The results of the study strengthen the assumption that the status of unemployment negatively affects social activity and substantially reduces interfamily contacts. Unemployed persons feel themselves lonely more often than the employed ones. In general terms, unemployed are typically dissatisfied with life. They and their family members take no active part in public life, seldom visit restaurants, clubs, discos. Often buy cheap food of low quality. The status of unemployment influences health conditions and promotes psychosomatic diseases. Unemployed persons feel depression, insomnia and are inclined to neurasthenia and flabbiness more often than the employed persons.

3. Efficiency of the Social Protection to Unemployed Families with Children and Possibilities for Its Improvement

The comparative analysis of unemployed family with children in Russia and Finland provides the basis for evaluation of the social protection system efficiency for a given social group at risk.

The noticeable reduction of Russian unemployed and their family members’ living standard in contrast with Finnish unemployed proves that the Finnish system of social security coped

[page-number of print edition: 278]

more successfully with the social support to unemployed families. It manages to prevent poverty. The redistribution of incomes in reasonable limits substantially compensates the economic disadvantages of those who have lost the job. One of this instruments redistribution is the „allowance on living", given to families below the poverty line. This allowance is a state warranty of ensuring the material welfare of each Finnish family at the average cost of living accepted in the country.

The reduction of social expenses in 1992 did not have negative impacts on the economic status of the families under study and generally on the purchasing power and the real consumption of population groups referred to the lower decils of income. Actually, their level of consumption became close to the consumption of those whose income was at the average in the country. The percentage of comparatively poor remained unchanged through the years of economic decline in Finland. Research data show that the Finnish State, being a typical welfare state, successfully managed the problem of poverty of vast groups of the population. The economic crisis intensified the dependency of households on the state.

While the Finnish social protection system coped with the unemployed family with children social support problems, in Russia the system has a lot of unused reserves. Unresolved problems of Russian social policy are the absence of special penalties for violators of social legislation and the absence of functioning mechanisms for implementation of the legal provisions for social protection. As a result, the unemployed families often do not get the legal privileges they have to enjoy. The social allowances are paid irregularly. Another factor reducing the efficiency of social protection in Russia is the merely symbolic real value of household allowances. It is based on a mythical minimum salary as a standard for calculating social allowances, rather than on calculation of real living expenses. The role of the local governments in the provision of social support to unem-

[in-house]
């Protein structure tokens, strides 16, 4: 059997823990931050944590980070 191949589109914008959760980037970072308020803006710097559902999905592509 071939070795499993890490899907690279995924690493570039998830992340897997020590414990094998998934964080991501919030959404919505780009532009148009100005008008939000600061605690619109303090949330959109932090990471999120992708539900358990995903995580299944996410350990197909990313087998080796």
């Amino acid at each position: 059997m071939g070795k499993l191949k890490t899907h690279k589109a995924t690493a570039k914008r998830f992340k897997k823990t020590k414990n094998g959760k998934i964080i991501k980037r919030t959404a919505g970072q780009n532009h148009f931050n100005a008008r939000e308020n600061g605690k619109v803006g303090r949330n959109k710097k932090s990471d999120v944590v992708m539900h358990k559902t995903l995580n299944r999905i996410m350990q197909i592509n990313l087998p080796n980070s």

[page-number of print edition: 279]

ployed family with children is weak. The state does not guarantee welfare to individuals even at the minimum level. That is why the overwhelming majority of respondents (72%) evaluates the material support as insufficient.

The negative impacts of unemployment on personal self-appraisal is clearly documented in Russia, where unemployment is still a new phenomenon in social life. Respondents note growing anxiety, uncertainty, reduction of tolerance.

The analytical work of the conducted study formed the basis for developing some principles for improving the system for social protection of unemployed families with small children in Russia. The most significant proposal is to develop a special support scheme called „Unemployed Families". The key issue is certainly the reduction of the level of unemployment. But the real help to families affected by unemployment in the education of their children, health maintenance, acquisition of non-food goods, providing normal feeding is also existentially important. The programme for social support to unemployed families with children should be aimed at activating the unemployed. In the very focus of their activities there should be the efforts to increase their level of education and vocational training. On the second place, the programme should promote the development of abilities to maintain the health of all family members and to improve the educational level of children in unemployed families. Thirdly, the programme should provide welfare to families affected by unemployment at the level accepted in society. Fourthly, the programme should aim at the development of social services.

Setting up the scales of social allowances in accordance with the real living expenses should play an important role in raising the efficiency of the social protection provided to unemployed family with small children in Russia. The precise implementation of all normative documents concerning the amount and regularity of payments, as well as the increasing role of regional

[page-number of print edition: 280]

structures in the social support to these families are also rather important.


1 The research group which carried out the comparative study consisted on the Russian side of V. I. Zhukov, G. I. Osadchaya, V. N. Kovalev, V. P. Vasilyev, and on the Finnish side of M. Heikkella, X. Vaaltonen, and T. Sihvo.

2 The sociological study on families affected by unemployment and having small children was conducted in 1995-1996 in Moscow, in Nizhegorodskoy and Kaluzhskoy regions. 537 respondents were polled. Legal documents and statistical materials covering the issue of the social support to families in Russia were analysed.

3 The poll was conducted in Finland in 1994 on a representative sample. 2404 families with small children were interviewed. Among them 221, or 9.2%, were families affected by unemployment.

© Friedrich Ebert Stiftung | technical support | net edition fes-library | Februar 2000

Previous Page TOC Next Page